Throughout the spring and summer of 2010, Bird added to his bet against Sky One and built positions against Orient Paper, China-Biotics, China Marine Foods, China Natural Gas, and China MediaExpress Holdings.
In September, Sky One lowered its 2010 revenue forecast from $160 million to $164 million to between $128 million and $136 million, citing the loss of major distributors. The distributors, Sky One said in a Sept. 3 statement, didn’t want their business information disclosed in public SEC filings, which had led to increased scrutiny by the Chinese government. Its shares slumped 31 percent on the first trading day after the announcement. John Bird found himself with a profit of more than $1 million.
Soon, other bets would begin to pay off. In November, Muddy Waters issued a report on Rino International, which Bird was not shorting, accusing the maker of pollution-control equipment of fabricating some of its customer relationships and overstating its 2009 revenue by 17 times, based on SAIC filings. Days later, Rino admitted that some of its contracts did not, in fact, exist. Its shares plunged 85 percent in 2010.
Investors also dumped shares of companies that used Rino auditor Frazer Frost, including Harbin Electric, which Bird had shorted. Harbin dropped 15 percent in two days after trading in Rino shares was halted.
A couple of days later, governance research firm Audit Integrity, which rates almost 20,000 public companies, warned U.S. investors about Chinese stocks listed in the U.S. Its system for scoring companies on 100 different accounting and governance metrics had been turning up poor ratings, often a sign that companies are manipulating their numbers, says Audit Integrity’s chairman, James A. Kaplan. “I noticed this issue well over a year ago,” he says. “But in all candor, no one cared because of the brand of China. China was flying high. If it was branded as a Chinese company, it must mean it was going to be good and make money.”
“As these companies are scrutinized, investors will uncover the facts behind the ‘Chinese Curtain,’ ” Kaplan wrote in a Dec. 3 report. “Many of these stocks may prove to be valueless.”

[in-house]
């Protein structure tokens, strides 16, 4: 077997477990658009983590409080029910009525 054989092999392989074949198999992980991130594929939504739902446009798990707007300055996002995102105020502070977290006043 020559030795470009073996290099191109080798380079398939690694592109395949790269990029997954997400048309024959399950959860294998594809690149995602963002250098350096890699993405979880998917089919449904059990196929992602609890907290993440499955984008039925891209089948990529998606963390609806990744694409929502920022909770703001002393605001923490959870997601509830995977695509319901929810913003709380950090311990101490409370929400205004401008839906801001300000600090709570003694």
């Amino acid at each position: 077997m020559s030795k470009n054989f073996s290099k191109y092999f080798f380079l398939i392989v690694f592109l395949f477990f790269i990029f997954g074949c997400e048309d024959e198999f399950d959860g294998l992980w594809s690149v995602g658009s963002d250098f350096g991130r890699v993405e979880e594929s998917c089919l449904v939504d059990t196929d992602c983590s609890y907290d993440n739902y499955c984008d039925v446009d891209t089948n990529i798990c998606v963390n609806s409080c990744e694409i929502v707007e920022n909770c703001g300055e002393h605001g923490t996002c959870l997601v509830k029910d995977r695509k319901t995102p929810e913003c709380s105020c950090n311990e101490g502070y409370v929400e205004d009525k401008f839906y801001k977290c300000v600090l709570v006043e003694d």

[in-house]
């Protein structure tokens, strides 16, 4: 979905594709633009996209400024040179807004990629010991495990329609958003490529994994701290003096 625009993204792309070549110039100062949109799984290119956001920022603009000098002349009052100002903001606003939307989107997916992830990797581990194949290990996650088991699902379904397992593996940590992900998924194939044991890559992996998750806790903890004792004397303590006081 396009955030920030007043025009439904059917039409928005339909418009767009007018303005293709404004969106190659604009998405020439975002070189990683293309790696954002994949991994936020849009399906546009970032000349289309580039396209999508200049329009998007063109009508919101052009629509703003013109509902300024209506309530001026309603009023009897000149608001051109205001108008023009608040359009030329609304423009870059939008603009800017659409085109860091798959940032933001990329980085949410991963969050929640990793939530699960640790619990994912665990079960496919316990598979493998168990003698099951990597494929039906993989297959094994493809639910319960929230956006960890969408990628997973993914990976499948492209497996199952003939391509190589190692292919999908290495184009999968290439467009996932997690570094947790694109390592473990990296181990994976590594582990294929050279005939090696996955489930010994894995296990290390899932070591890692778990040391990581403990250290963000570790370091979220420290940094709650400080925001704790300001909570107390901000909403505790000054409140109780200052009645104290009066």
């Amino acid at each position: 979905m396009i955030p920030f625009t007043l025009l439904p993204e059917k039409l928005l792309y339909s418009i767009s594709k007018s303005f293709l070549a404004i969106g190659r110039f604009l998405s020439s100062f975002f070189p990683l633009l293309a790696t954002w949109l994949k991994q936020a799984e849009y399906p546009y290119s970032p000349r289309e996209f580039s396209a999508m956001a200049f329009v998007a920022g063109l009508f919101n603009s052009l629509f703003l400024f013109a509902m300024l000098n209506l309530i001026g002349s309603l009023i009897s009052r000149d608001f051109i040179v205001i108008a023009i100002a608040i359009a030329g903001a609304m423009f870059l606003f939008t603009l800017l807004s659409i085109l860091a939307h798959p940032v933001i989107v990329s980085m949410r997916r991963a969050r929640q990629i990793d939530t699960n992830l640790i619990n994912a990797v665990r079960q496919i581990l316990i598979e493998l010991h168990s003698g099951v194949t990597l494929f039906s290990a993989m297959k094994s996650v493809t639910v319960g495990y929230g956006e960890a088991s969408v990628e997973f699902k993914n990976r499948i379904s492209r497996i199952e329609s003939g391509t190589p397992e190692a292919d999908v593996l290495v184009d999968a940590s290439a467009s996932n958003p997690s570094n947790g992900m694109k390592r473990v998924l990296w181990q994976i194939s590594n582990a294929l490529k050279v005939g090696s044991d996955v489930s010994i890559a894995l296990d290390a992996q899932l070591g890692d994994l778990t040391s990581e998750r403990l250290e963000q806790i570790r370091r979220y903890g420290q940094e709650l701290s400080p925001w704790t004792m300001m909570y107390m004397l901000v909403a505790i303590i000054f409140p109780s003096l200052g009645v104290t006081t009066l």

Still, there are believers. Bill Wells of Memphis-based Pope Asset Management, a major investor in Sky One and other reverse merger companies, says the China investment thesis still holds. “We see China, and correctly so for the last few years, as the major country with the largest amount of growth,” says Wells, whose firm manages about $650 million. It started buying reverse merger Chinese companies in 2005 after large-cap Chinese stocks got expensive. “If you can work through these corporate governance issues, the valuations and the earnings growth on a lot of these companies look pretty attractive,” he says. According to SEC filings, Pope Asset held 1,040,224 shares in Sky One as of June 30, 2010. As of the end of September, the fund owned 723,647 shares.
Jeff Papp, a senior analyst for the $300 million Oberweis China Opportunities Fund, which has less than 5 percent invested in reverse merger stocks, is also cautiously positive. “Right now, the whole group is trading at levels implying that they are all frauds, but those who can tell the difference will hit some home runs,” he says. “We’re either never going to see any of these types of Chinese companies listing here again, or we may be near a bottom in terms of valuations.”
Bird did not vacation in New Zealand this past Christmas. Instead he was serenaded by the sound of waves while in a Hawaii beach rental, and he heard only good news from his short-selling experiments. Sky One’s shares retreated 69 percent in 2010, and Bird put $500,000 of his $1 million-plus in profits into a startup involved in cancer drug research. His suit against Sky One’s auditors drags on. Bird is still short 175,000 shares of the Chinese company and hopes the next salvo will come from the SEC. The commission did not respond to two requests for comment on this story. The SEC’s Ma declined to comment.
“The story is not that murky at all. Sky One is a fraudulent company, and all the ticks on the dog are trying to make as much money as they can,” says Bird. “When you know the stock is going broke, they’re crooks, the SEC is going after them—where are you going to find a better short than that?” What Bird’s not so clear on is why other investors don’t see things the way he does, saying: “It’s unbelievable how the sucker born every minute keeps on wanting to line up and throw their money at these ‘opportunities of a lifetime.’ ”
Lawrence is a reporter for Bloomberg News.